Davis...makes clear in his rollicking, poetic, wise new book that cultural and political history are an integral part of this natural history, not to be omitted if we want to tell the whole story ... Along with the famous humans, Davis never neglects the birds themselves ... Davis shines at most everything in this exuberantly expansive book, but especially at highlighting individual birds like the translocated ones making their way in the world. With eagle numbers now estimated at levels they were before 'America became America,' their comeback is astonishing.
Davis’s most surprising contribution is to show how adulation of the natural world can accelerate its destruction. We came very close to loving the bald eagle to death ... That we didn’t...is the source of the book’s bouncy optimism. The Bald Eagle is the rare natural history that plays as a comedy. It’s a dark comedy, however, because its lessons are not easily transferable to our broader, ongoing ecological catastrophe ... The Bald Eagle is a shaggy dog. It proceeds by the principles of accretion, with no eagle fact, or eagle-adjacent fact, left behind ... From the trivia, however, emerges a moving portrait of a species victimized for its own evolutionary successes ... Davis makes the subtle but persuasive point that the ubiquity of eagles in American culture...made individual animals seem expendable.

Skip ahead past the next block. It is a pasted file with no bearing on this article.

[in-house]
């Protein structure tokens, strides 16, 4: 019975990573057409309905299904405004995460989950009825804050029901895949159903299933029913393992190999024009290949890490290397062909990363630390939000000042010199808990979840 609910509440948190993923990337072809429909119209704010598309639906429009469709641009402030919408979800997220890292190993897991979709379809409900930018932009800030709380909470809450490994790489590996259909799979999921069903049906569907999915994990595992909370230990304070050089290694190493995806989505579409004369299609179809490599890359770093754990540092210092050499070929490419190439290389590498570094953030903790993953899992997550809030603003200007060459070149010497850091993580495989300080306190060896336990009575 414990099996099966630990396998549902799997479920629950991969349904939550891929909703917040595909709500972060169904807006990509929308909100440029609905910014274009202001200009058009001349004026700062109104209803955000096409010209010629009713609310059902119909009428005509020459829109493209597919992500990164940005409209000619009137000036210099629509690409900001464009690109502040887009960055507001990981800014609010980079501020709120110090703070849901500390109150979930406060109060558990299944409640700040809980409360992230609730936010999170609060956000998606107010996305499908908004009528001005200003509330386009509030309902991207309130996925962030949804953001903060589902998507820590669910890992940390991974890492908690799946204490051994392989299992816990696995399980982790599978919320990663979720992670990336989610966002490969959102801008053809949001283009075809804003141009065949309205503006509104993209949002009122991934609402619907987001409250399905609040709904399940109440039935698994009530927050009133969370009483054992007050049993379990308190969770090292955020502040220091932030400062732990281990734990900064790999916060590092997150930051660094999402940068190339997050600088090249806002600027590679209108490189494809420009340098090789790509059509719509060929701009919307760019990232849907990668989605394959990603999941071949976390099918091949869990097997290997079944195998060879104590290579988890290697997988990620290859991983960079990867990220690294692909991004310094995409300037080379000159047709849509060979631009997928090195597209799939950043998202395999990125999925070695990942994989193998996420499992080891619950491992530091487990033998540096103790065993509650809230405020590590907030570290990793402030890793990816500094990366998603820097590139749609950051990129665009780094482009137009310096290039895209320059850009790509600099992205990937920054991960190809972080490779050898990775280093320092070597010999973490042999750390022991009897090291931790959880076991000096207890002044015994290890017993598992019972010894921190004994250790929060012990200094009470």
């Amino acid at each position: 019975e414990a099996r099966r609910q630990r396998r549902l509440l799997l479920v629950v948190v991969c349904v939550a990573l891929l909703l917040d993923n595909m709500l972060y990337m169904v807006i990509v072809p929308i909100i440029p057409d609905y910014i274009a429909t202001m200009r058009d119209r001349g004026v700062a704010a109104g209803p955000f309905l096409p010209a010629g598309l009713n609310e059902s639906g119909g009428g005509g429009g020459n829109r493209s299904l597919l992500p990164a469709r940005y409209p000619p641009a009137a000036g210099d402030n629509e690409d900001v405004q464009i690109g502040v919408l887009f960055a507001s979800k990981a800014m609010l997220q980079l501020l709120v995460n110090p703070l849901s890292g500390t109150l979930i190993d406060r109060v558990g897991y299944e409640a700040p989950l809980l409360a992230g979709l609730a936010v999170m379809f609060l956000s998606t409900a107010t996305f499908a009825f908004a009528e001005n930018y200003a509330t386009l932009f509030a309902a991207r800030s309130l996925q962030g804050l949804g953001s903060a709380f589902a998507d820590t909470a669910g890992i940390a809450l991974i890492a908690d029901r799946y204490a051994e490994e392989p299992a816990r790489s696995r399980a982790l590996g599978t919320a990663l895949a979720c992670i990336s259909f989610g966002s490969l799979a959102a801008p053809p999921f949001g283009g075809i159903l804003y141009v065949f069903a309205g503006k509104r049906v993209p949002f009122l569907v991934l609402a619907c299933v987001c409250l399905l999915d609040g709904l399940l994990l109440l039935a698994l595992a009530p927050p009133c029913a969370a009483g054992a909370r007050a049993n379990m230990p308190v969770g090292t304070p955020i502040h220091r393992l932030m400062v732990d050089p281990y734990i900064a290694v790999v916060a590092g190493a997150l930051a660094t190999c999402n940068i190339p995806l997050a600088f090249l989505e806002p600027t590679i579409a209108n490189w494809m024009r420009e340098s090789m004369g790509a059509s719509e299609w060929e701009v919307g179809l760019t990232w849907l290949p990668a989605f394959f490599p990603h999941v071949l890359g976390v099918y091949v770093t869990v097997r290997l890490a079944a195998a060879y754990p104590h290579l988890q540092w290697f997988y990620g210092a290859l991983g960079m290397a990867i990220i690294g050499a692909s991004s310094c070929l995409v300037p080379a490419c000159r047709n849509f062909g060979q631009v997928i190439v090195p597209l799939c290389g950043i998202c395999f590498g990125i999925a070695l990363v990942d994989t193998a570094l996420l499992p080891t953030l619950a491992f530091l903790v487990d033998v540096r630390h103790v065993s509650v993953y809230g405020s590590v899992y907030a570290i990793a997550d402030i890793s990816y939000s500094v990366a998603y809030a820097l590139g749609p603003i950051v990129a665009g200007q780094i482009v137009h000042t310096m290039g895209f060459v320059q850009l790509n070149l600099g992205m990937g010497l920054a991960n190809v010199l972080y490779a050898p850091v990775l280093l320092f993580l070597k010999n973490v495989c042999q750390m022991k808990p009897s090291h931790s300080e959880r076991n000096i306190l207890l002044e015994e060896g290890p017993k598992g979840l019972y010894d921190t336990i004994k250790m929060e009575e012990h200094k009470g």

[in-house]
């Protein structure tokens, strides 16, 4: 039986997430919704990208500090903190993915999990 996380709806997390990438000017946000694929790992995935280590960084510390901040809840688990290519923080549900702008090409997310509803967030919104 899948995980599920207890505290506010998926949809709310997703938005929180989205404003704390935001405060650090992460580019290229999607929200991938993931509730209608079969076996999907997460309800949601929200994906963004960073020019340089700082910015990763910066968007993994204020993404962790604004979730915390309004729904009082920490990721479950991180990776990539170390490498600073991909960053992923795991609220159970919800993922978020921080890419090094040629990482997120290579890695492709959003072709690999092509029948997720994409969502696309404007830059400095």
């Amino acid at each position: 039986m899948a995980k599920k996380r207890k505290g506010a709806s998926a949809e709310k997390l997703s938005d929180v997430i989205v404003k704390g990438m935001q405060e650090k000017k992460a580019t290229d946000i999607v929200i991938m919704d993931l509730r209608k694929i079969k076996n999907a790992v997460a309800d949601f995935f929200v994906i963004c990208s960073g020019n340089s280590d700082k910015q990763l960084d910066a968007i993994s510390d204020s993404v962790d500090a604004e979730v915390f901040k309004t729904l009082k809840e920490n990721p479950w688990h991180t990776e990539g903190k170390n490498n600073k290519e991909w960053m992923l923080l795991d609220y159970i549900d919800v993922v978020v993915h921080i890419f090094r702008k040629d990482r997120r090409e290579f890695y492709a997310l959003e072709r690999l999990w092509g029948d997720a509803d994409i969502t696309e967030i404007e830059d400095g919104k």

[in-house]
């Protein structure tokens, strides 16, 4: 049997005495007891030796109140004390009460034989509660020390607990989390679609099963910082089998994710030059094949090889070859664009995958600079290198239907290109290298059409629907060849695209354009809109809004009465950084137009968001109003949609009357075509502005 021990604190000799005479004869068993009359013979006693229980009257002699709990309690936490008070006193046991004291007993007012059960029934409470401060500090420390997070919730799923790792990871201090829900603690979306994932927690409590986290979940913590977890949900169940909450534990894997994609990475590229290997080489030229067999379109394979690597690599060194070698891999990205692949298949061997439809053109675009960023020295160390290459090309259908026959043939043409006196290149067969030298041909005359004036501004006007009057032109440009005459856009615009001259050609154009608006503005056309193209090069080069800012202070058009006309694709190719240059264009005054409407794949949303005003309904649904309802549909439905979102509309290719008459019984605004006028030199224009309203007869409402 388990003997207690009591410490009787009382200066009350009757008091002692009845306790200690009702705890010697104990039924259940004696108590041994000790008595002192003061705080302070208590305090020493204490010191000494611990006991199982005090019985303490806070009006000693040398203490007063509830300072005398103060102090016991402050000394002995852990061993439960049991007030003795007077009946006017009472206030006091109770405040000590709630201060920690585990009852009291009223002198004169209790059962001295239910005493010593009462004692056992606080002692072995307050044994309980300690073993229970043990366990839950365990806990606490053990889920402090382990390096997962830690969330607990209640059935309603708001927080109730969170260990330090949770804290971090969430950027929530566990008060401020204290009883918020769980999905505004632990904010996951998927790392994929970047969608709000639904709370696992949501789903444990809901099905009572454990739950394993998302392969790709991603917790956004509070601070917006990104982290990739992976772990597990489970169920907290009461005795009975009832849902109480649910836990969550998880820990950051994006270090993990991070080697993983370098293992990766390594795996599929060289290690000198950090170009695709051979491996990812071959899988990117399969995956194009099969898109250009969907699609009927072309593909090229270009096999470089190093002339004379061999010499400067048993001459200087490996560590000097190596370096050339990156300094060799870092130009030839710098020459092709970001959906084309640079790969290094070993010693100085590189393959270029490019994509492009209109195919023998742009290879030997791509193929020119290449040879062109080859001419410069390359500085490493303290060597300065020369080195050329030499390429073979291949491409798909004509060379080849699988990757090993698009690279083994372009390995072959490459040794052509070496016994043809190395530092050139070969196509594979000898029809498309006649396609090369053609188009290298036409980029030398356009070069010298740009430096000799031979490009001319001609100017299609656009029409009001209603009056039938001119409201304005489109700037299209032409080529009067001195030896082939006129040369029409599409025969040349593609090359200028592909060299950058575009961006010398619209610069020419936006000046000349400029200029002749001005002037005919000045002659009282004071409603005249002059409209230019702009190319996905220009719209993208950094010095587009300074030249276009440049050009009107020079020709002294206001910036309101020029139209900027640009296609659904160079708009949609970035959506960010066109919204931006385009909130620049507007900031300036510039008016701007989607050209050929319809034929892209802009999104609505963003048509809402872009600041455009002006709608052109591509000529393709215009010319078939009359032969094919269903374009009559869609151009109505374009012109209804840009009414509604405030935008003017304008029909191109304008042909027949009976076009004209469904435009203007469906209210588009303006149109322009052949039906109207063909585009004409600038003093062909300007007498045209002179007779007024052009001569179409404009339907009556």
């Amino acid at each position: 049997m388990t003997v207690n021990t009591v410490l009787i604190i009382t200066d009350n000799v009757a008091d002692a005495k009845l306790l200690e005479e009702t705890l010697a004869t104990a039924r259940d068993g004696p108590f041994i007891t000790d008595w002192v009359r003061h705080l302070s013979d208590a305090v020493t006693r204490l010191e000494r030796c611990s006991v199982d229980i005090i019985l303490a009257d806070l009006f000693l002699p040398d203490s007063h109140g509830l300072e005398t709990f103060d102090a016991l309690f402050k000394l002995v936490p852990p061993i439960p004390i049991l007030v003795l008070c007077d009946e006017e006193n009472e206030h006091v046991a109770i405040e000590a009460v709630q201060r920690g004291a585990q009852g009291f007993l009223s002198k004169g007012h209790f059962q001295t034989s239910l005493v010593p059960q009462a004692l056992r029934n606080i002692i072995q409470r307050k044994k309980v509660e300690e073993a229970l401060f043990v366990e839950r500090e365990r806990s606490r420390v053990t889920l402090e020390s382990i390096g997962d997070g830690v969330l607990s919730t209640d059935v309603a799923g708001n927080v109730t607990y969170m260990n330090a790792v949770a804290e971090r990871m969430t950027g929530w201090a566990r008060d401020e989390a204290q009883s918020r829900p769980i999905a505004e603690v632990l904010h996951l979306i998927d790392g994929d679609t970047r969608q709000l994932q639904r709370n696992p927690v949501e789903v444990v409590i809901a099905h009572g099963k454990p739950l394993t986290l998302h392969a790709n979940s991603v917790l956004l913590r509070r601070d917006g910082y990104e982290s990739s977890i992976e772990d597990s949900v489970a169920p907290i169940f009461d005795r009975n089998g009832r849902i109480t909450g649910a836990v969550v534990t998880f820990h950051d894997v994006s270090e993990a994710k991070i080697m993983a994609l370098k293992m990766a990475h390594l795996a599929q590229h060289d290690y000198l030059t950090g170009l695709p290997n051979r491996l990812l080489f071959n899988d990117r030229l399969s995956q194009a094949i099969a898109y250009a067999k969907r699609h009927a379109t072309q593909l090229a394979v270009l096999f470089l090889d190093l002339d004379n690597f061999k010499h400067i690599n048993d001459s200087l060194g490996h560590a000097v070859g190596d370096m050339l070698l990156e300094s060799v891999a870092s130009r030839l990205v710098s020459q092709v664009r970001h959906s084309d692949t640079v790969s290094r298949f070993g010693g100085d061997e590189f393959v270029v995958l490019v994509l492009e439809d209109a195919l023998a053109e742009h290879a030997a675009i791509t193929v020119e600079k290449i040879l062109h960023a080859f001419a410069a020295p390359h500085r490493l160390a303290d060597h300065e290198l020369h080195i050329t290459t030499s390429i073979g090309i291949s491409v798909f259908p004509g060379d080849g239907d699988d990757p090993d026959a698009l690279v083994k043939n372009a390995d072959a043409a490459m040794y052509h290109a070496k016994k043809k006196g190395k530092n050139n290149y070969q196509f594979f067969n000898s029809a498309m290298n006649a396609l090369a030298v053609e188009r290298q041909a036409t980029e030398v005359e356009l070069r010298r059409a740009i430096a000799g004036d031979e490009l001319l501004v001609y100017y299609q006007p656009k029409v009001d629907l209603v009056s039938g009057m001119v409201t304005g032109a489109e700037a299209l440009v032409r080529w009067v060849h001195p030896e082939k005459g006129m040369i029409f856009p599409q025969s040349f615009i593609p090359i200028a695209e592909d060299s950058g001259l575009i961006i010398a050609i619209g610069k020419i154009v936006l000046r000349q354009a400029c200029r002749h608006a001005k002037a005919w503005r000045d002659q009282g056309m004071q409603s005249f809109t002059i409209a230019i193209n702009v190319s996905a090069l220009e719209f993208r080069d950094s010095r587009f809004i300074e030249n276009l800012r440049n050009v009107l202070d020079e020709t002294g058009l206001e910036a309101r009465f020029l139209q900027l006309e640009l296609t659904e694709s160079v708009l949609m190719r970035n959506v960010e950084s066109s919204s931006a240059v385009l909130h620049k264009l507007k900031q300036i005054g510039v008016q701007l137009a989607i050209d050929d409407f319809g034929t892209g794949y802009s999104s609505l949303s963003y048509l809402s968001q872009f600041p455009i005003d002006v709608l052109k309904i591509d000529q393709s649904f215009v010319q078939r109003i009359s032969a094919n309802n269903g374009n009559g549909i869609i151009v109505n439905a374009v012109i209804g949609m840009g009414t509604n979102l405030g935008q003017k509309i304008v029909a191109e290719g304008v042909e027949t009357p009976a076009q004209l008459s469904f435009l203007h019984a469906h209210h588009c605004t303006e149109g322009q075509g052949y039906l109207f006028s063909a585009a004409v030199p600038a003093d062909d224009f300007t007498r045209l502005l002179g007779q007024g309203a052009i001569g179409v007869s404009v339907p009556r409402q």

... an impressive work of scholarship by Mr. Davis ... The notes alone run to 20 pages of small type. Mr. Davis succeeds in making the history of the bird accessible to general readers ... At the same time, there are parts of it that read like a textbook. The 30-page chapter on how the eagle made it onto the national seal—a process that involved three congressional committees, nine delegates, three artists and a consultant —provides more detail than you may want. The same goes for the chapter on the history of the bald in early science. But if you have any questions about our national bird, Mr. Davis’s The Bald Eagle is a great place to look for answers.